My father for many years was foreman of a copper mine in British Columbia. The mine had an up-to-date carpenter shop, furnished with every conceivable kind of tool for the demands of the surface workings and of the timbering projects in the mine workings. When any man came looking for work as a carpenter, and there was need for such a workman, father would take the applicant to the carpenter shop and give him a little oral examination on the tools, for he was a master carpenter himself. It didn't take him long to find out whether the man seeking employment was bluffing, or whether he really knew his tools. He reasoned that any man pretending to be an artisan should know the tools of his trade. Likewise, any person whose work brings him into contact with the public should know the tools of language, especially if the success of his efforts depends on persuasion or argument, as in the case of the salesman or preacher or teacher.
Vocabulary as Index to Success
In an exhaustive investigation made not many years ago by one of our national educators, repeated and careful tests showed that the greatest stock of words was owned by the biggest executives of America. The magnates of industry, the great merchantmen, all scored higher averages than even college professors. - It was found, too, that the measured English vocabulary of these executives correlated with their salaries. Not only in the executive field was this true, but also in such professions as medicine and law it was found that the higher men ranked in these fields of public service, the greater was their vocabulary command. The conclusion was that there was a definite relationship between a good stockpile of words and success.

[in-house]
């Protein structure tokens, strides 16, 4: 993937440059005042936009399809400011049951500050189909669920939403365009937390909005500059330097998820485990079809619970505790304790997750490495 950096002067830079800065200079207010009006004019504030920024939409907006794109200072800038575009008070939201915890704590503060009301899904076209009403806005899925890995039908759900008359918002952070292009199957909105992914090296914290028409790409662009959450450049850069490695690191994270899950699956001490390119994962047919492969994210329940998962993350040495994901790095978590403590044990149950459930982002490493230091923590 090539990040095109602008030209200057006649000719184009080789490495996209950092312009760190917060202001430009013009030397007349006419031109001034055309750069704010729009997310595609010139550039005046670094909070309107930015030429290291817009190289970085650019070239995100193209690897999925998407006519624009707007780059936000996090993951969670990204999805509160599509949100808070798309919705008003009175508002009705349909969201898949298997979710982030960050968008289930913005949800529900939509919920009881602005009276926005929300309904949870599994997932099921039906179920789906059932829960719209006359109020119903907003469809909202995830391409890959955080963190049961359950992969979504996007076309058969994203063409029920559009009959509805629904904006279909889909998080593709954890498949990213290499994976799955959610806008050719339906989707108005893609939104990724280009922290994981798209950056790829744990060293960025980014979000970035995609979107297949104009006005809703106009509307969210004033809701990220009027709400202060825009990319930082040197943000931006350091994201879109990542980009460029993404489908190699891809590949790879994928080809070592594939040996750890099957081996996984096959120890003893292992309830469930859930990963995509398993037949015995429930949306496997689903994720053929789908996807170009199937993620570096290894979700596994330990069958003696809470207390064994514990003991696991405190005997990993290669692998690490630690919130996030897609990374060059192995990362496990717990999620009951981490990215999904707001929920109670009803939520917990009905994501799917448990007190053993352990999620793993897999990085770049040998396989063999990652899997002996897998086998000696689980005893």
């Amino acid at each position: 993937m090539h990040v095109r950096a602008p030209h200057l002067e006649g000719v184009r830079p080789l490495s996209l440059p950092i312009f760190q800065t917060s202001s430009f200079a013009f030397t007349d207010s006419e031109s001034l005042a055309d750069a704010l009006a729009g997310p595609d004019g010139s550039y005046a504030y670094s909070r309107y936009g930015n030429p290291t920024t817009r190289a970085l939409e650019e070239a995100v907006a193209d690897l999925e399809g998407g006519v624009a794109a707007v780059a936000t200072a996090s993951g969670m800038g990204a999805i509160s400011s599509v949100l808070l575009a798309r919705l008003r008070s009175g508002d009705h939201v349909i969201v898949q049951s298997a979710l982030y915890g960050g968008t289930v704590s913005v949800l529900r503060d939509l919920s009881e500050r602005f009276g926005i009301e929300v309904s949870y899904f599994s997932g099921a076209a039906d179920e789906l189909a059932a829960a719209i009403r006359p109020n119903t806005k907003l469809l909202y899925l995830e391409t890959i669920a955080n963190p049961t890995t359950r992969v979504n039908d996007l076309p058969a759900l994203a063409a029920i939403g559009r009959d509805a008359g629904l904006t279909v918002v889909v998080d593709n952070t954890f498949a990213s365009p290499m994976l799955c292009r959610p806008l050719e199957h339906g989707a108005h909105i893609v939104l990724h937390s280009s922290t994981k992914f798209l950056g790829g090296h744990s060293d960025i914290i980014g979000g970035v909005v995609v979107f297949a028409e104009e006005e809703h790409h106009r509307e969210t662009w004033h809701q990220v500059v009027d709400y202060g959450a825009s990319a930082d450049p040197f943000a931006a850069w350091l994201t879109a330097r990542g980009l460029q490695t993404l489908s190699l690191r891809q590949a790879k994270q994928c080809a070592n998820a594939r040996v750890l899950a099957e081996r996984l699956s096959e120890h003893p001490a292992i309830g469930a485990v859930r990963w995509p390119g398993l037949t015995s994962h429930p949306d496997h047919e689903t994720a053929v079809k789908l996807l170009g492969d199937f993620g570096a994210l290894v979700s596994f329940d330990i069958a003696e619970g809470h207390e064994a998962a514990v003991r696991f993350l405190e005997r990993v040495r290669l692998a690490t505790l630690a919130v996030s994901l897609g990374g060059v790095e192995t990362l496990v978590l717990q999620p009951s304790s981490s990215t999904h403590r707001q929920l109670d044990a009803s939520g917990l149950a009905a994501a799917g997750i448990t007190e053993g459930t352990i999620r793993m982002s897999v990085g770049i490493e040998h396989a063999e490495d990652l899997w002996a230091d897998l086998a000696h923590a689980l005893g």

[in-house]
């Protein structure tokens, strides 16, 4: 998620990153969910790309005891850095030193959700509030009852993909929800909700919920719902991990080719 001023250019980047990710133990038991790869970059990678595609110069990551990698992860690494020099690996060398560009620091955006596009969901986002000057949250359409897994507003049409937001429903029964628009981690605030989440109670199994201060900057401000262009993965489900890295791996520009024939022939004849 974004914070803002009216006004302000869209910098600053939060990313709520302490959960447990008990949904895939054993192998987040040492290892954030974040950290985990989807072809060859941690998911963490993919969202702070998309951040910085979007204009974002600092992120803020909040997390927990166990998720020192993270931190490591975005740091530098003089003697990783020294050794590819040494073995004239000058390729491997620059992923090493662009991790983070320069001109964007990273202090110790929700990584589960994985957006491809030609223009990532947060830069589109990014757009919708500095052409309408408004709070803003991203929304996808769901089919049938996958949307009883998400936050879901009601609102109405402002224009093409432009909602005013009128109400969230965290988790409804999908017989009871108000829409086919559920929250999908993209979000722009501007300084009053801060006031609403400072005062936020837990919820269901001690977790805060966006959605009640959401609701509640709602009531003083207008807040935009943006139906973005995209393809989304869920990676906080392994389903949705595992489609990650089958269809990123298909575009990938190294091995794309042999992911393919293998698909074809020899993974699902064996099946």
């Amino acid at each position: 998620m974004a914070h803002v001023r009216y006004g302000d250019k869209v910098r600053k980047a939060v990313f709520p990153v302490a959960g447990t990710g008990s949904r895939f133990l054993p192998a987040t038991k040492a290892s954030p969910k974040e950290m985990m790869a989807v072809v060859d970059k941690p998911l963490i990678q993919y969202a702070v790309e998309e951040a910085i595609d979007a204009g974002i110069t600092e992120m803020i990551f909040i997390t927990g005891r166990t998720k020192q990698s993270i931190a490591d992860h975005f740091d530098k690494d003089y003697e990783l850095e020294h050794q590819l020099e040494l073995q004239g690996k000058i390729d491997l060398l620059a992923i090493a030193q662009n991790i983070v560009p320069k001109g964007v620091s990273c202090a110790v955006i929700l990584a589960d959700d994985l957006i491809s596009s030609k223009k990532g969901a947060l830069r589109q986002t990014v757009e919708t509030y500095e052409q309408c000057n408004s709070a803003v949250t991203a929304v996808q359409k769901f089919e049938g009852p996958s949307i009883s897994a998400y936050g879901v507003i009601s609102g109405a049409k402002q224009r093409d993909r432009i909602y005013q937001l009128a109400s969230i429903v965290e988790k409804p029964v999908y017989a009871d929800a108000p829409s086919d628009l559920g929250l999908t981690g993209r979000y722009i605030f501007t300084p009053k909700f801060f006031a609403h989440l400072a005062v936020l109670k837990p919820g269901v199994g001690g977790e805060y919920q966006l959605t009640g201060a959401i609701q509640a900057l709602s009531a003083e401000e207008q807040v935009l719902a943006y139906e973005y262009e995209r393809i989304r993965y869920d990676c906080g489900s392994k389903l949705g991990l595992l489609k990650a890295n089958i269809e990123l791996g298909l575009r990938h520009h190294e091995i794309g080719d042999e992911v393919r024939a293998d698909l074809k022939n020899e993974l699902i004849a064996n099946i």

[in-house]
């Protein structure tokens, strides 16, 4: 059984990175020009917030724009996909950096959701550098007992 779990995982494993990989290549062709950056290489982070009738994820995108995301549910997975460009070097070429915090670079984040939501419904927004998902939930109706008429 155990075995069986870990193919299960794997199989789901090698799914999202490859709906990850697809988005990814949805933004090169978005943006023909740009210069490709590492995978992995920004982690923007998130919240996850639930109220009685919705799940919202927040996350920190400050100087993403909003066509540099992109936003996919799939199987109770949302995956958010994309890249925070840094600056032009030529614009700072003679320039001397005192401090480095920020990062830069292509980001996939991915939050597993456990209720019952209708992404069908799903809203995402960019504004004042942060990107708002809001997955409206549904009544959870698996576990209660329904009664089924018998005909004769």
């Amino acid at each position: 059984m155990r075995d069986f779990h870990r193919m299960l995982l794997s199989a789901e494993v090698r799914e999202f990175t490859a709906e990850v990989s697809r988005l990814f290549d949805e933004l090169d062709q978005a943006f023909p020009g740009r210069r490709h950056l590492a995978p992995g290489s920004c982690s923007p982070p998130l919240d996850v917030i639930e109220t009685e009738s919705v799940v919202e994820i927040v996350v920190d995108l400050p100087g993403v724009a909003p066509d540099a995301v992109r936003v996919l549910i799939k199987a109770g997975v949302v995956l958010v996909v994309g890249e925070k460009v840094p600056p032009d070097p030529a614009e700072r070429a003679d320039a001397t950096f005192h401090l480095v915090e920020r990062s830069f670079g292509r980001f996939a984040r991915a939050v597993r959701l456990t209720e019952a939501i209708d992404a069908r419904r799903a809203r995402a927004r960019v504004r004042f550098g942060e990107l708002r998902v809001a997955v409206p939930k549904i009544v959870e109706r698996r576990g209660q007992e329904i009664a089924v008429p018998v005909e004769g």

There are those who shout for the simpler words, and that is good as far as it goes. We need have no quarrel with those who champion a simple diction. Bunyan did wonders with a vocabulary that registered 65 per cent in one-syllable words. "And then he caught him and slew him and cut off his head" is a typical Bunyan sentence. But let us not condemn the man who can use effectively a loftier and more flexible level of diction. All movement in music is not staccato. A spondee movement in prose would be most soporific. We like speakers who use dactylic, iambic, anapestic, and trochaic words with equal ease. Those who decry the use of the beautiful words Latin and Greek has furnished us, insisting on Anglo-Saxon as the only legitimate source of expression, are like the person who avers the only food man needs is corn pone and blackstrap molasses. He cries, "Fie, fie," to anyone whose gastronomic desire envisions waffles and Vermont maple sirup.